In response to intellectual property rights (IPR) infringement, many rights holders look to the courts to request the granting of interim injunctions. Indeed, whether in China or in other countries, interim injunctions are usually able to quickly and effectively suspend infringing acts, therefore providing rights holders with a prompt and timely judicial procedural remedy. However, this often involves a balance between the interests of multiple parties, such as the legitimate claims of rights holders, the compliance requirements of platform operators, and the fairness and efficiency of the judiciary.
How to find a common denominator that protects IP rights and maintains the balance of the online ecosystem is an important proposition for the judiciary, rights holders, and platforms to explore and balance their interrelated needs and interests.
1. Legal framework and judicial practice of interim injunction (Act Preservation Order) in China IP
Within Chinese law, litigation injunctions include pre-litigation, in-litigation, and permanent injunctions. The corresponding legal terms for pre-litigation or in-litigation injunctions in China are "act preservation orders", with permanent injunctions signifying final court orders to cease infringement permanently.
A number of laws, including the Civil Procedure Law, the Patent Law, the Trademark Law and the Copyright Law, as well as relevant judicial interpretations, form the legal framework for act preservation orders.
The "Provisions of the Supreme People's Court on Several Issues Concerning the Application of Law in Cases Involving the Review of Act Preservation in Intellectual Property Disputes" (hereinafter referred to as the "Provisions") in 2019, set out in detail the factors that courts should consider when reviewing applications for act preservation order in IP dispute cases, thereby providing specific guidance for issuing the said order in IP cases. The introduction of the Provisions has provided rights holders with a clearer procedural path for safeguarding their IP rights.
Given that act preservation orders are temporary relief measures that do not undergo rigorous and complete substantive examination procedures, therefore in the context of Chinese law, they only aim at infringing acts that must be ceased immediately.
Chinese courts generally approach act preservation requests positively but cautiously, and due to the unavoidable inherent tension between the two, the weight of the coordination between the two is dynamically changing.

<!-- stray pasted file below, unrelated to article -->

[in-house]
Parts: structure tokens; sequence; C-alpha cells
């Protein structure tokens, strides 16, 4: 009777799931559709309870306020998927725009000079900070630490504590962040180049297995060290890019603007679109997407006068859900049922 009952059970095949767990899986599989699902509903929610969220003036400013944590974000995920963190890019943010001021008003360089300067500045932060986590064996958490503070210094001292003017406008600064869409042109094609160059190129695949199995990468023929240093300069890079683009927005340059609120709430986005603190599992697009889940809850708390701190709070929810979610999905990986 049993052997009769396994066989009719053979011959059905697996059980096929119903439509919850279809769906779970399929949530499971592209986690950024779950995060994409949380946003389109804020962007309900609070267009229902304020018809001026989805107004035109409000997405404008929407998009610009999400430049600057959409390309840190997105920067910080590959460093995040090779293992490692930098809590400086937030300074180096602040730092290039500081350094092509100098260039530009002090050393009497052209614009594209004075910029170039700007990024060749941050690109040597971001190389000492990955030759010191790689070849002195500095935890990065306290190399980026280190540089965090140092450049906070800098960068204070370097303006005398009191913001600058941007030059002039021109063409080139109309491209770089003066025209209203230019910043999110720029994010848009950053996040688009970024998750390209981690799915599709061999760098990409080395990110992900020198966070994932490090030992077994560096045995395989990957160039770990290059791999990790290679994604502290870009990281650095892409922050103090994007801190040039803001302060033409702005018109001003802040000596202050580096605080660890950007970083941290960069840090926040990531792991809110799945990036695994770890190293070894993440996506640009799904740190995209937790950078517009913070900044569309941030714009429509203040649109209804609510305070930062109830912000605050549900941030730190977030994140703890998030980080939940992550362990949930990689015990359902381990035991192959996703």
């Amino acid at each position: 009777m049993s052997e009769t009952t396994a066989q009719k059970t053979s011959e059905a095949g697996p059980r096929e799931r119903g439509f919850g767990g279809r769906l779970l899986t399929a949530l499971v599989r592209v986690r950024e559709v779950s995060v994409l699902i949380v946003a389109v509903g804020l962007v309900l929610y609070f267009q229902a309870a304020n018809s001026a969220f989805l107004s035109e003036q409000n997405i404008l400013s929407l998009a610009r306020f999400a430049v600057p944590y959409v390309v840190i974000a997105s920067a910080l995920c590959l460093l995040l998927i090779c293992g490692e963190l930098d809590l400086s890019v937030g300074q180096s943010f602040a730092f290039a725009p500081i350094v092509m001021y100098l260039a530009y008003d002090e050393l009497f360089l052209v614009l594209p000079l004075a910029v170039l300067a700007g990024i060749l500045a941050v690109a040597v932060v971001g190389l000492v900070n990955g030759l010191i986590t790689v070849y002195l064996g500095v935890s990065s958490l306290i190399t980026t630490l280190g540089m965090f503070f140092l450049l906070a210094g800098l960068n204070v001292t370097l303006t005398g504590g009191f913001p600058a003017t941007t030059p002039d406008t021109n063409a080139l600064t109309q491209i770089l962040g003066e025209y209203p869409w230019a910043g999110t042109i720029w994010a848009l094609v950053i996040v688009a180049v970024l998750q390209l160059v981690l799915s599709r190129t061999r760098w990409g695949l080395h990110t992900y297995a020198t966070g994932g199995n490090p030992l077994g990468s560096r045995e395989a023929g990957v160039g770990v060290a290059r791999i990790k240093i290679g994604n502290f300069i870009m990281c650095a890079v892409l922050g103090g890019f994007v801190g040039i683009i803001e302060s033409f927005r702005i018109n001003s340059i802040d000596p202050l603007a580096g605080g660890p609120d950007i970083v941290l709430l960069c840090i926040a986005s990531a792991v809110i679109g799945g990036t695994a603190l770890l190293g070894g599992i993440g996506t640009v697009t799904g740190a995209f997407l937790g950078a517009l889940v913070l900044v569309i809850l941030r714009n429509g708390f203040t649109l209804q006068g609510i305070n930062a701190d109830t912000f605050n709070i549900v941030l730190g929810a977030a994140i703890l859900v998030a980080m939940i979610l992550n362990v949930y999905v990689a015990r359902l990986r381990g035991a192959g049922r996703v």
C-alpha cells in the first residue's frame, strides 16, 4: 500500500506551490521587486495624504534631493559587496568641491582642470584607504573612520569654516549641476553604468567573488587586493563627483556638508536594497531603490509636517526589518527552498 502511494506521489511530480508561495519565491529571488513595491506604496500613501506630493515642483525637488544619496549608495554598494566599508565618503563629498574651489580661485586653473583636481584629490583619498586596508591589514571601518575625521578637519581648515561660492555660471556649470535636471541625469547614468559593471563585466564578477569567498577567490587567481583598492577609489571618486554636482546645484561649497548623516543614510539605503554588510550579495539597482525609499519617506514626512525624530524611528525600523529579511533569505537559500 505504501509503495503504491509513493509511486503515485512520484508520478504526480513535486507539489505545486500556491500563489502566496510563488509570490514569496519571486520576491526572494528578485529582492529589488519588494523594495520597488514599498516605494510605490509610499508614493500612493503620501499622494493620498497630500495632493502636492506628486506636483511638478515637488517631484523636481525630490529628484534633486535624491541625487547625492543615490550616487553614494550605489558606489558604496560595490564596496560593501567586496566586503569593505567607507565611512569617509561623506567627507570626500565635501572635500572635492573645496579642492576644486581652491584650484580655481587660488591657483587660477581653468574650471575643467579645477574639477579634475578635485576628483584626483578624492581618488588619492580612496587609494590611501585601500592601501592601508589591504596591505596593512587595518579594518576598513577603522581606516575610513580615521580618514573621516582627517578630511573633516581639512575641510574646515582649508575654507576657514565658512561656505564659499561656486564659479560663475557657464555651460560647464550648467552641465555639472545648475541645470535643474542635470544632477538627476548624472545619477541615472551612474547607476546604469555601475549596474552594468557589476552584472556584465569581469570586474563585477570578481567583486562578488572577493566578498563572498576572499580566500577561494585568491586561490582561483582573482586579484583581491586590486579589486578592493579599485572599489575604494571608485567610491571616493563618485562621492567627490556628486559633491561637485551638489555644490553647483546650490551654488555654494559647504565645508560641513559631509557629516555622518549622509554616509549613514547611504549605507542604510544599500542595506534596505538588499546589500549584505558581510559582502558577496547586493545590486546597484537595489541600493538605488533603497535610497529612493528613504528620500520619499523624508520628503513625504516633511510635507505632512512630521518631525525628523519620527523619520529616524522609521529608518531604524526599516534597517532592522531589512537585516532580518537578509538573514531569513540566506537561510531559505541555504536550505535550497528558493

Based on our observations, the courts that predominantly handle and grant such act preservation applications in IP and unfair competition cases are primarily located in economically prosperous regions of China, for example, Guangdong, Beijing, Shanghai, and Zhejiang. The majority of cases pertain to disputes related to unfair competition, while patent disputes are comparatively less prevalent. These disputes primarily arise within the internet industry, which places significant emphasis on timely resolutions.
Simultaneously, there has been a noticeable upward trend in recent years regarding both the frequency of rights holders filing applications for act preservations orders in IP cases and the success rate of such applications being granted by the courts.
2. Recent developments of interim injunctions (Act Preservation Order) in China IP
In December 2023, the Hangzhou Intermediate People's Court issued a ruling (2023 ZHE 01 MINCHU No.1411), which extensively discussed the significant functions of act preservation order in preventing and prohibiting infringement before substantive judgments take effect.
Notably, prior to the hearing on the application for the order, the defendant had temporarily removed the infringing content from the relevant application (app) and argued that the infringement had ceased. Consequently, the defendant argued that there was no necessity for granting the order. However, the court held that the significance of an act preservation order lies in both temporarily suspending the infringing act and preventing its continuation or reoccurrence before the substantive judgment takes effect.
Considering the possibility that the defendant could reinstate the infringing functionality by relaunching the app, which would not involve significant technical difficulties or time costs, the court determined that there was a realistic possibility of the defendant reengaging in the alleged infringing act. Thus, the court found it necessary to grant the act preservation order to prevent the potential expansion of damages resulting from the alleged infringement.